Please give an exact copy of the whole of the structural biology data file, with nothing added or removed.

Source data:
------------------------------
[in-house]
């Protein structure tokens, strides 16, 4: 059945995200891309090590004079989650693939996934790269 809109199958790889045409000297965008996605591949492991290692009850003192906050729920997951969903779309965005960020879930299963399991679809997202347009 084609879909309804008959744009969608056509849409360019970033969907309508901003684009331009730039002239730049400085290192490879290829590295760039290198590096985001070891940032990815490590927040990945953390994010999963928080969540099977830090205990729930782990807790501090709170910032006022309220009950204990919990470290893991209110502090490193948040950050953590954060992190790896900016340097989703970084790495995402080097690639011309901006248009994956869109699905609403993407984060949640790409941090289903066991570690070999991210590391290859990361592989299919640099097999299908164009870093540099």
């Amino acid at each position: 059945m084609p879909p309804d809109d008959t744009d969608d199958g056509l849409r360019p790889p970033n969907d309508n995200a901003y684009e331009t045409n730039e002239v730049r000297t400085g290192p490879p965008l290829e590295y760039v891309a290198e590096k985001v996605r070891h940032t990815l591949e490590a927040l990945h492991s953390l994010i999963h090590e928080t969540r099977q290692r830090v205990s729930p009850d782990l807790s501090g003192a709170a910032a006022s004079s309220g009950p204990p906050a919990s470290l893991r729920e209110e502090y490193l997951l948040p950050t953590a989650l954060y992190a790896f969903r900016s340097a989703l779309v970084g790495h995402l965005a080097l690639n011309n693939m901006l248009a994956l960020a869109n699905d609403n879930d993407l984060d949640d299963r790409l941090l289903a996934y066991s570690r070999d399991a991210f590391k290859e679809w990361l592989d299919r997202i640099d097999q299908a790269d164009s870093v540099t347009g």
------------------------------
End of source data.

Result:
[in-house]
């Protein structure tokens, strides 16, 4: 059945995200891309090590004079989650693939996934790269 809109199958790889045409000297965008996605591949492991290692009850003192906050729920997951969903779309965005960020879930299963399991679809997202347009 084609879909309804008959744009969608056509849409360019970033969907309508901003684009331009730039002239730049400085290192490879290829590295760039290198590096985001070891940032990815490590927040990945953390994010999963928080969540099977830090205990729930782990807790501090709170910032006022309220009950204990919990470290893991209110502090490193948040950050953590954060992190790896900016340097989703970084790495995402080097690639011309901006248009994956869109699905609403993407984060949640790409941090289903066991570690070999991210590391290859990361592989299919640099097999299908164009870093540099």
């Amino acid at each position: 059945m084609p879909p309804d809109d008959t744009d969608d199958g056509l849409r360019p790889p970033n969907d309508n995200a901003y684009e331009t045409n730039e002239v730049r000297t400085g290192p490879p965008l290829e590295y760039v891309a290198e590096k985001v996605r070891h940032t990815l591949e490590a927040l990945h492991s953390l994010i999963h090590e928080t969540r099977q290692r830090v205990s729930p009850d782990l807790s501090g003192a709170a910032a006022s004079s309220g009950p204990p906050a919990s470290l893991r729920e209110e502090y490193l997951l948040p950050t953590a989650l954060y992190a790896f969903r900016s340097a989703l779309v970084g790495h995402l965005a080097l690639n011309n693939m901006l248009a994956l960020a869109n699905d609403n879930d993407l984060d949640d299963r790409l941090l289903a996934y066991s570690r070999d399991a991210f590391k290859e679809w990361l592989d299919r997202i640099d097999q299908a790269d164009s870093v540099t347009g």